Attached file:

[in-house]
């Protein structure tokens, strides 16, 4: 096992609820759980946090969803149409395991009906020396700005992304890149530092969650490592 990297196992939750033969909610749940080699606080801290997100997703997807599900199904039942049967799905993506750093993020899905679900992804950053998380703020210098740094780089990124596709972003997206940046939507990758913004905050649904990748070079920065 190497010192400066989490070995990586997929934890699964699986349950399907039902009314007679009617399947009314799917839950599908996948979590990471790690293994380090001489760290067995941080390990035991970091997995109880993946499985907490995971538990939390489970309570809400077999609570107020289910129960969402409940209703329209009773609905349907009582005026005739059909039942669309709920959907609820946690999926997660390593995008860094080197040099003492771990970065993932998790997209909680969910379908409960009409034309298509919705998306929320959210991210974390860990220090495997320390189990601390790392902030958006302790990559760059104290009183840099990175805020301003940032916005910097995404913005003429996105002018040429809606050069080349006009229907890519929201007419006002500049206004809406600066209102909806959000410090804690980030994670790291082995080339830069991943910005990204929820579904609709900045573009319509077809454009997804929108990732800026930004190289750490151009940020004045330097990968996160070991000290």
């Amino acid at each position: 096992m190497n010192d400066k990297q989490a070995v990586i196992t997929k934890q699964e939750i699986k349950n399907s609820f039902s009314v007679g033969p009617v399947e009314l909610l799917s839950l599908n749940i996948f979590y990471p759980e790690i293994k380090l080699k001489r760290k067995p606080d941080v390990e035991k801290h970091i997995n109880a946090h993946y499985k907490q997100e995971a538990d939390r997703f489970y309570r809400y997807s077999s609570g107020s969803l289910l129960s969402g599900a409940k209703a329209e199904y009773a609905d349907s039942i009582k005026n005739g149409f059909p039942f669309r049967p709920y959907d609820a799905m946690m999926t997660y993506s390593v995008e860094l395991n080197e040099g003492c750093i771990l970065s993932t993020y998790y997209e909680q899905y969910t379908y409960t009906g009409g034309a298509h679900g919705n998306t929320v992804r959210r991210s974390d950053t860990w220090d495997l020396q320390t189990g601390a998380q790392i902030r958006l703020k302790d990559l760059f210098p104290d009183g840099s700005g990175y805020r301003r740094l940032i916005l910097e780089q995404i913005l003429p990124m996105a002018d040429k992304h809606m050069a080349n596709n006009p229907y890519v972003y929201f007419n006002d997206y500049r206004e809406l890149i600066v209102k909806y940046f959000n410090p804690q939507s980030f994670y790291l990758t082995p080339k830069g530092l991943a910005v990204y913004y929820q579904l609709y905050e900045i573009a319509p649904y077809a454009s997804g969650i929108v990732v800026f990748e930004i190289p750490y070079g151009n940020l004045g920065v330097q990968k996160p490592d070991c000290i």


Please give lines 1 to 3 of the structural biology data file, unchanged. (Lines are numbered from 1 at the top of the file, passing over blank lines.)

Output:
[in-house]
């Protein structure tokens, strides 16, 4: 096992609820759980946090969803149409395991009906020396700005992304890149530092969650490592 990297196992939750033969909610749940080699606080801290997100997703997807599900199904039942049967799905993506750093993020899905679900992804950053998380703020210098740094780089990124596709972003997206940046939507990758913004905050649904990748070079920065 190497010192400066989490070995990586997929934890699964699986349950399907039902009314007679009617399947009314799917839950599908996948979590990471790690293994380090001489760290067995941080390990035991970091997995109880993946499985907490995971538990939390489970309570809400077999609570107020289910129960969402409940209703329209009773609905349907009582005026005739059909039942669309709920959907609820946690999926997660390593995008860094080197040099003492771990970065993932998790997209909680969910379908409960009409034309298509919705998306929320959210991210974390860990220090495997320390189990601390790392902030958006302790990559760059104290009183840099990175805020301003940032916005910097995404913005003429996105002018040429809606050069080349006009229907890519929201007419006002500049206004809406600066209102909806959000410090804690980030994670790291082995080339830069991943910005990204929820579904609709900045573009319509077809454009997804929108990732800026930004190289750490151009940020004045330097990968996160070991000290």
């Amino acid at each position: 096992m190497n010192d400066k990297q989490a070995v990586i196992t997929k934890q699964e939750i699986k349950n399907s609820f039902s009314v007679g033969p009617v399947e009314l909610l799917s839950l599908n749940i996948f979590y990471p759980e790690i293994k380090l080699k001489r760290k067995p606080d941080v390990e035991k801290h970091i997995n109880a946090h993946y499985k907490q997100e995971a538990d939390r997703f489970y309570r809400y997807s077999s609570g107020s969803l289910l129960s969402g599900a409940k209703a329209e199904y009773a609905d349907s039942i009582k005026n005739g149409f059909p039942f669309r049967p709920y959907d609820a799905m946690m999926t997660y993506s390593v995008e860094l395991n080197e040099g003492c750093i771990l970065s993932t993020y998790y997209e909680q899905y969910t379908y409960t009906g009409g034309a298509h679900g919705n998306t929320v992804r959210r991210s974390d950053t860990w220090d495997l020396q320390t189990g601390a998380q790392i902030r958006l703020k302790d990559l760059f210098p104290d009183g840099s700005g990175y805020r301003r740094l940032i916005l910097e780089q995404i913005l003429p990124m996105a002018d040429k992304h809606m050069a080349n596709n006009p229907y890519v972003y929201f007419n006002d997206y500049r206004e809406l890149i600066v209102k909806y940046f959000n410090p804690q939507s980030f994670y790291l990758t082995p080339k830069g530092l991943a910005v990204y913004y929820q579904l609709y905050e900045i573009a319509p649904y077809a454009s997804g969650i929108v990732v800026f990748e930004i190289p750490y070079g151009n940020l004045g920065v330097q990968k996160p490592d070991c000290i």